Note from me: I asked my friend to write this Academic Knowledge review because I get so many questions about writing for them after writing this article about the company, and I have never done it. He has kindly agreed to share his experiences of working for them below. He really does work for them and this is his honest review of Academic Knowledge. It sounds like a tough gig, but if you can hack it, it looks like a pretty good work from home option…
Writing as a Researcher for Academic Knowledge
I have been working as a freelance researcher for Academic Knowledge for almost four years now and my experience thus far has been very positive. At first I combined this work with a mix of other freelance activities, but as the months have passed I have built up a good relationship with all of the staff at Academic Knowledge and now this is by far my largest source of income. I can thoroughly recommend this company because of the following very big plus points:
- The work is flexible and I can combine it with my family commitments
- Every day brings new topics, and interesting challenges, so that I am never bored
- The staff are friendly, efficient and very helpful when you start out as a new researcher
- The rates of pay are the best in the business (and I have tried a few!)
- There is a built in quality control system and customer feedback system so that you always know how well you are doing
- You don’t have to make out an invoice or request payment – your fees are posted with a running total as you go along and your payment comes into your bank account monthly.
It would be fair to say, however, that there are a few important considerations to bear in mind if you sign up to work for Academic Knowledge:
- It takes a while (several months) to build up your reputation with the company so that you become eligible for the larger and better paid orders.
- You cannot select your own work – you have to bid, and often the briefs you prefer will go to other writers. Over time, however, you can build up expertise in certain areas and then you will receive more work in those areas.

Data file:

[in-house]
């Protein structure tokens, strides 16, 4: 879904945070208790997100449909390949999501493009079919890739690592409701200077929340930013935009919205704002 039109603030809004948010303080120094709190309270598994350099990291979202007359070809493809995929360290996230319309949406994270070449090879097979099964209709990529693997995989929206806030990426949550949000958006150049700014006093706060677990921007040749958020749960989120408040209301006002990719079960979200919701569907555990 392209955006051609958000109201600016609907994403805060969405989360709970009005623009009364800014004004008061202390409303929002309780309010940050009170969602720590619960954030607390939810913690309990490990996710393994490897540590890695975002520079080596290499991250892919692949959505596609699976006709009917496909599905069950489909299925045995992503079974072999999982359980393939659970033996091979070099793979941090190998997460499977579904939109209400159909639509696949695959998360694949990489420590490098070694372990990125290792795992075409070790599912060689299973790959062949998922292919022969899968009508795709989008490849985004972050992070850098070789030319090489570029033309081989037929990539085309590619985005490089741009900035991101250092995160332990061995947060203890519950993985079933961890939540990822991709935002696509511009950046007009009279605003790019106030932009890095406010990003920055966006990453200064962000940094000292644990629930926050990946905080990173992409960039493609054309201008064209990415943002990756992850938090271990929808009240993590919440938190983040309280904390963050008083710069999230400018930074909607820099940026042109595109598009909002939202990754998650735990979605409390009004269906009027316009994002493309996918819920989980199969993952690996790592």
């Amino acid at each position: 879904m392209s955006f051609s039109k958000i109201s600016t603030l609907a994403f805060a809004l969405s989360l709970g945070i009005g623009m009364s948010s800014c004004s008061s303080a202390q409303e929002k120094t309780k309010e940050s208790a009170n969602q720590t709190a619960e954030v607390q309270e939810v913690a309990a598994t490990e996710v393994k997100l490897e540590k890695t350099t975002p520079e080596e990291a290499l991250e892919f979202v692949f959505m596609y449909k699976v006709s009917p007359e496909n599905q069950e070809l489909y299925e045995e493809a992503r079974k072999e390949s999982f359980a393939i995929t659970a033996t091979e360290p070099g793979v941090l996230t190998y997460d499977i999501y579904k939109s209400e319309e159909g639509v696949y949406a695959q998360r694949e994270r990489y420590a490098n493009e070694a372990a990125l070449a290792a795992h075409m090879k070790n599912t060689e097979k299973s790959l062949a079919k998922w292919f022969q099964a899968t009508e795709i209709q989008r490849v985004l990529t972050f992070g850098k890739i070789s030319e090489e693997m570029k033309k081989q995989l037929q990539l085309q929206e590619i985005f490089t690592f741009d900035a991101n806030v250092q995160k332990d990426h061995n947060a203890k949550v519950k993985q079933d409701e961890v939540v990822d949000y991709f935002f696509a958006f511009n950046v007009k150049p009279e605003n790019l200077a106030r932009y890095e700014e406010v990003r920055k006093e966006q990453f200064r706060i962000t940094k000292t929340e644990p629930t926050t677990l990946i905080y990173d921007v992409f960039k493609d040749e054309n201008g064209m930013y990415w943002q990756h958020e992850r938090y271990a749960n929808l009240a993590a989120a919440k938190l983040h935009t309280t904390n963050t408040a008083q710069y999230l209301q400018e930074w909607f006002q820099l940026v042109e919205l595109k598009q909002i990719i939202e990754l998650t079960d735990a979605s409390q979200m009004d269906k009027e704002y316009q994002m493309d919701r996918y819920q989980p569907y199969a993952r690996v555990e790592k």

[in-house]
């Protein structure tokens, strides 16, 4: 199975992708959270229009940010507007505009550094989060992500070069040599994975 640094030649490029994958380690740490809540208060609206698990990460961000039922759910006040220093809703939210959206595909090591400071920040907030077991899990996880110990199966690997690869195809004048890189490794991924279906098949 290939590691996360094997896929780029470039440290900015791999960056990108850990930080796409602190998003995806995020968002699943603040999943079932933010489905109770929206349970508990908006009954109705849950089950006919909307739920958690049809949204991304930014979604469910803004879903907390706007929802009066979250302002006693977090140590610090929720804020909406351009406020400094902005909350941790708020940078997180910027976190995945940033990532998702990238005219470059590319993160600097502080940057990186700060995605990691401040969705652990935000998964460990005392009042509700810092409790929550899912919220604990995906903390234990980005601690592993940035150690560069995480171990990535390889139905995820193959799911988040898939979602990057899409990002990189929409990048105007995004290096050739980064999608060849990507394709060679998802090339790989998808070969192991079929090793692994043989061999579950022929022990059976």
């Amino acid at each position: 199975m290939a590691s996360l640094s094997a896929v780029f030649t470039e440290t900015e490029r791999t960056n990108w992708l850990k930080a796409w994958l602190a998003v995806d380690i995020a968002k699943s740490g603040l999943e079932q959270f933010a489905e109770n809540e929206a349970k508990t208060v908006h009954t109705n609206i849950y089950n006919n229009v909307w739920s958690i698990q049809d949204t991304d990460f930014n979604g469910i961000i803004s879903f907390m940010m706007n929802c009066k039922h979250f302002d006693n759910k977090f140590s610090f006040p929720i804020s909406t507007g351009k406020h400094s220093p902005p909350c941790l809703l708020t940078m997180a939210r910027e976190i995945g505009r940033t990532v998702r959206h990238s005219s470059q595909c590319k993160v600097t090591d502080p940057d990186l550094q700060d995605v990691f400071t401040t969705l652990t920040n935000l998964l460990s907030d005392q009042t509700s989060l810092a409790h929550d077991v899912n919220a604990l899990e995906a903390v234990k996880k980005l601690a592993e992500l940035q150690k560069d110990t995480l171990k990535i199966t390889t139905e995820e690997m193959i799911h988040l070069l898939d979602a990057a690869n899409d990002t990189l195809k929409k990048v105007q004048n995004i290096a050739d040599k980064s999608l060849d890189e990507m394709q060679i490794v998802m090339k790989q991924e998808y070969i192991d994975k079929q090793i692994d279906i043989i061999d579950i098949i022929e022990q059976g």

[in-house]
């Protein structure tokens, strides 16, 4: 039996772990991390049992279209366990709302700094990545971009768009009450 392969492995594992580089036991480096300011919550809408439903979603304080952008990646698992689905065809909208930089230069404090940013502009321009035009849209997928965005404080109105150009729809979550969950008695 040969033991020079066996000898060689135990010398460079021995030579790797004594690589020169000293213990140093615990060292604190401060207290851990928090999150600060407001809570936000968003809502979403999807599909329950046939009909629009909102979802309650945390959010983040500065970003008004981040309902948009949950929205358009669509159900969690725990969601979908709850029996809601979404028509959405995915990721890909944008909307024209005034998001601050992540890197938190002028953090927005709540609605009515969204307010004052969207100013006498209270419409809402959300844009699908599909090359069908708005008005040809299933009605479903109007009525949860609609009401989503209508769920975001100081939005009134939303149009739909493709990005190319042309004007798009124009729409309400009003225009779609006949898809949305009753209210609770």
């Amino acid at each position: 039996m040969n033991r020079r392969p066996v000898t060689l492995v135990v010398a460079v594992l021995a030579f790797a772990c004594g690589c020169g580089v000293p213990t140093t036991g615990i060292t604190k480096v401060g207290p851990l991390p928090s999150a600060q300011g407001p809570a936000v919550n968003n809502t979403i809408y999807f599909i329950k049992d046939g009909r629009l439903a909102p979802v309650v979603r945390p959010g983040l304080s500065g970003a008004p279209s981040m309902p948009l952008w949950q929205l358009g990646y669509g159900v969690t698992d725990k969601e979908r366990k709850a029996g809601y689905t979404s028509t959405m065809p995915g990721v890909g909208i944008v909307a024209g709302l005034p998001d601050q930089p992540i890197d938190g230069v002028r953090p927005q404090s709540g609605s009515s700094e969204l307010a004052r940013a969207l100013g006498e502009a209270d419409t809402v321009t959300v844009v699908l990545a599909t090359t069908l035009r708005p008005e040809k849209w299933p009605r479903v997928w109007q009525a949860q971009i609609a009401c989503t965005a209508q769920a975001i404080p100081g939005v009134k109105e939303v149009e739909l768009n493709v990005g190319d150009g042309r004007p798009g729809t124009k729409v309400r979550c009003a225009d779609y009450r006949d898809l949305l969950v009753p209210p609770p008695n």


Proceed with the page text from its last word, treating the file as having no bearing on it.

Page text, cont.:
- The work is seasonal, and so some months are busier than others. In my first six months I earned between £40 and £500 per month but after a year I was averaging £1000 per month and now I am very happy with an average of over £3000 per month.
- You have to produce top quality work, on time, every time. The required standards are extremely high, and every single brief that you write is graded by the quality control team. Sometimes you will be asked to amend a brief once, or even twice, in order to meet the customer’s requirements. The customer can also require amendments and so you have to be willing to accept criticism and continually revise your work, even if you don’t necessarily agree with the comments you receive. This can be frustrating but it is all part of the customer service ethos that the company has.
- The rules on plagiarism are harsh – you will be removed from the books immediately if you plagiarise, even if you re-use parts of your own work.
- There is a policy of fines for late work – so far I have never experienced being fined but then I am very conscientious and if ever I have a problem with deadlines I telephone immediately and sometimes (but beware: not always!) an extension can be given. The delegations team sometimes ask me to do a particular order and I do try to fit these ones in if I can.
Don’t apply if you are looking for an easy source of income. Being a researcher at Academic Knowledge is a very demanding, sometimes frustrating but ultimately also rewarding role. It requires attention to detail and a professional attitude as well as high academic qualifications and excellent writing skills. If that doesn’t scare you then this may well be exactly the opportunity you are looking for.
That’s it, that’s his Academic Knowledge review, take what you can from it, but to be honest the only way to really find out is to try it yourself, up to you 🙂
Their website is: